Meet Our Lecturers

Nam Kim is Associate Professor of Anthropology at the University of Wisconsin at Madison, and holds his degrees from the University of Illinois at Chicago (Ph.D.), New York University, and the University of Pennsylvania.  His research interests include the archaeology of East and Southeast Asia, complex societies and state formation, exchange networks, urbanism, and warfare.  He is the Principal Investigator and Co-Director of Co Loa Archaeological Project in Hanoi, Vietnam, and is an Honorary Member of the Vietnam Institute of Archaeology.

Turi King is Professor of Public Engagement, as well as Reader in Genetics and Archaeology at the University of Leicester, and Director of the Forensic and Ancient Biomolecules (FAB) Group.  She holds her degrees from the University of Cambridge and the University of Leicester (MSc and PhD), and her fields of specialization are genetics and its implications for archaeology, history and geography, and genetic genealogy and forensics.  Professor King led the international research team involved in the DNA identification of the remains of Richard III, and she is also leading the project carrying out the whole genome sequencing of Richard III.  She is also currently leading a project examining the genetic legacy of the Vikings in the north of England. Professor King is an AIA Joukowsky Lecturer for 2018/2019.

"I was trained in Aarhus, Leicester, Cambridge, Winnipeg, Athens and Rome. Currently, I am Associate Professor of Classical Art and Archaeology in the Department of Culture and Society, Aarhus University. I have recently finished a five-year collaborative research project, "The Emergence of Sacred Travel (EST): Experience, Economy, and Connectivity in Ancient Mediterranean Pilgrimage", funded by the Danish Council for Independent Research's Sapere Aude research excellence programme. Since 2016, I have been Work Package Leader in the Horizon2020-funded "CoHERE: Performing and Representing European Identities" project, working on the role of Classical Antiquity in constructions of European and national identities. I also have a variety of administrative roles, such as directing the PhD Programme in History, Archaeology and Classical Studies in AU's Graduate School of Arts, and the research programme "Classical Antiquity and its Heritage"in the School of Culture and Society.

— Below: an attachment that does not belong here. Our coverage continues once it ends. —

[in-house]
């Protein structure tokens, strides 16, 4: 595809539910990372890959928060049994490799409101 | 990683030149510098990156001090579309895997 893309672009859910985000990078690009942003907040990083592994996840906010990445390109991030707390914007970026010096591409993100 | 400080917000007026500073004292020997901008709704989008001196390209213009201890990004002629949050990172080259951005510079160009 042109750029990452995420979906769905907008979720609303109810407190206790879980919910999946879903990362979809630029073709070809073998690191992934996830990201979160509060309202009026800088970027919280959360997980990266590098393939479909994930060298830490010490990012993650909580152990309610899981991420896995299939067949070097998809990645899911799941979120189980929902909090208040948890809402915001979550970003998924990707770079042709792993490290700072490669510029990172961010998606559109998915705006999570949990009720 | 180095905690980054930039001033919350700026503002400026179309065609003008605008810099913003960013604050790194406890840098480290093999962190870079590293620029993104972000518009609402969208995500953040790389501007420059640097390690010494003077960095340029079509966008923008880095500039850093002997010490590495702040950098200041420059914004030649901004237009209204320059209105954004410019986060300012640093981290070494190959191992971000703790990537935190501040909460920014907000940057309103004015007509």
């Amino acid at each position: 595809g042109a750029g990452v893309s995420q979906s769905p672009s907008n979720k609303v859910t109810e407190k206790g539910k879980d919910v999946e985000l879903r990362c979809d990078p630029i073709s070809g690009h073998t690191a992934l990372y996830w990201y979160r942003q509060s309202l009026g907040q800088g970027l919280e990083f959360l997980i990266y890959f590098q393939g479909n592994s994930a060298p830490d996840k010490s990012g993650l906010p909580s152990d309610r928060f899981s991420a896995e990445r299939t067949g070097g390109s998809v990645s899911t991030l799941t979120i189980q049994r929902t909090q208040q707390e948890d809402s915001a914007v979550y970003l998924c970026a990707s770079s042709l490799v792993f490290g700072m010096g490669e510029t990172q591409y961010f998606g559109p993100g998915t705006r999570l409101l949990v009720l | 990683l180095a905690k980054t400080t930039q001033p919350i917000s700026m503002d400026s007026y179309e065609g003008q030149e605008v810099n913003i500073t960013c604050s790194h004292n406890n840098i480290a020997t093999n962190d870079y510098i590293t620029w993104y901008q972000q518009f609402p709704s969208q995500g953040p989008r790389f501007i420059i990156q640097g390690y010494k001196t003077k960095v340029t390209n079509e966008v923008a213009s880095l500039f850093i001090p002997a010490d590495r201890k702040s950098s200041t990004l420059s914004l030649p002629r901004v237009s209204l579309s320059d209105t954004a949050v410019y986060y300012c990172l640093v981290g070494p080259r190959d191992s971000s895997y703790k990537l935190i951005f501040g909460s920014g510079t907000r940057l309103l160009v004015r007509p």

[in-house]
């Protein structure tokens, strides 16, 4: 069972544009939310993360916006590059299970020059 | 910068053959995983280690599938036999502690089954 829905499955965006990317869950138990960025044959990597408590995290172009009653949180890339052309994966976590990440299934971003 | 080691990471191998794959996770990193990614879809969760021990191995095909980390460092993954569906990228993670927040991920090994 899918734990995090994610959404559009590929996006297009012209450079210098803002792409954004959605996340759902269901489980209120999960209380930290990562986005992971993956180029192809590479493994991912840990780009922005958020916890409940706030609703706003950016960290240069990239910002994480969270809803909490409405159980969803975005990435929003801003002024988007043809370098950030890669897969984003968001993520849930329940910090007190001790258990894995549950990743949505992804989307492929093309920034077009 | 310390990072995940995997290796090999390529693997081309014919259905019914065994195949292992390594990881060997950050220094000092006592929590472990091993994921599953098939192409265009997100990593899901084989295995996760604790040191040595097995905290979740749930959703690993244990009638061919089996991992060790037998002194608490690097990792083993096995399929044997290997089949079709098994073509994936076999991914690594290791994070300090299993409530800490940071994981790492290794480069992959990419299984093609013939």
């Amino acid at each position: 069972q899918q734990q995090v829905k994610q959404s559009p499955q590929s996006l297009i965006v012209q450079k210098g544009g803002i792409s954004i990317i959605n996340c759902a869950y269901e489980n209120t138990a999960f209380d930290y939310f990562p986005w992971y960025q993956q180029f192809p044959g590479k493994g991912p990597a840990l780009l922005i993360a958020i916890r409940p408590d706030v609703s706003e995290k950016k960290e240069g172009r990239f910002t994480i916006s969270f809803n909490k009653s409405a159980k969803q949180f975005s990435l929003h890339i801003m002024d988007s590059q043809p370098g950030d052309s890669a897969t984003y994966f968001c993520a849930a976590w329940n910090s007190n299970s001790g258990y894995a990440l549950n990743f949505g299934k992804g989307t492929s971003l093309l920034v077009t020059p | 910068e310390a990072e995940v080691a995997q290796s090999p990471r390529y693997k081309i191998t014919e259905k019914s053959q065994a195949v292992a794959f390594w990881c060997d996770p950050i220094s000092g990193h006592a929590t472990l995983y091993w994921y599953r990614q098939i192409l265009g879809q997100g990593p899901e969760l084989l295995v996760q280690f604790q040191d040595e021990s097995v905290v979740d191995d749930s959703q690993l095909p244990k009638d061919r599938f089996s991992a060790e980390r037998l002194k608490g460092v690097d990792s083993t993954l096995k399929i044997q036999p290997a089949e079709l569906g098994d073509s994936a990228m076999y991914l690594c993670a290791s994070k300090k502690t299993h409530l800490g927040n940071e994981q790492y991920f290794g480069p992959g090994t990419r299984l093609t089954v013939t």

My research interests lie broadly within the study of visual culture in the ancient world, the material culture of ancient pilgrimage, late antique art and archaeology as well as the contemporary "consumption" of heritage. My first monograph, Making and Breaking the Gods. Christian Responses to Pagan Sculpture in Late Antiquity, was published in October 2013. Current projects include monographs on Ancient Mediterranean Pilgrimage and Classical Antiquity and European Identitites, both for Routledgeas well as anthologies on Going, Gathering and Giving: Economies of Sacred Travel in the Ancient World (co-edited with Anna Collar, to be published with Brill's "Religions in the Greco-Roman World" series), and Sacred Treasures. Collecting and Inscribing Art in Ancient Sanctuaries (co-edited with Jane Fejfer, to be published with Routledge's "Image, Text and Culture in Classical Antiquity" series)."

Professor Kristensen is an AIA Kress Lecturer for 2018/2019.

Annette S. Lee is an astrophysicist, artist and the Director of the Native Skywatchers (NSW) research and programming initiative with three decades of experience in education as a teacher, university instructor, teacher educator, program administrator, professional visual artist, and researcher. The overarching goal of NSW is to communicate the knowledge that indigenous people traditionally practiced a sustainable way of living and sustainable engineering through a living and participatory relationship with the above and below, sky and earth. We hope to inspire all people to have a rekindling or deepening sense of awe and personal relationship to the cosmos.

Currently Annette is an Associate Professor of Astronomy & Physics at St. Cloud State University (SCSU), Director of the SCSU Planetarium, and an Indigenous STEM consultant for Fond du Lac Tribal & Community College.  Annette is mixed-race Native American and her communities are Ojibwe and D(L)akota. Particular focus will be on examples, tools, and strategies of this interdisciplinary and intercultural, community based research, the Native Skywatchers initiative.  Professor Lee is the 2018/2019 AIA Webster Lecturer.

David Lee is an independent rock art researcher, author and lecturer focusing on the function and context of rock art in the Great Basin and the Mojave Desert, and the ethnography of Australian rock art. He has recorded Native American rock art in California, Nevada, Utah, Arizona, and Idaho, and has co-authored several papers and reports on the rock art of the Mojave Desert and the Great Basin. For the last ten years he has been studying rock art and associated traditional knowledge in the Northern Territory of Australia, and is currently assisting researchers at the Centre for Rock Art Research and Management at the University of Western Australia on the first international comparative study of arid lands rock art. 


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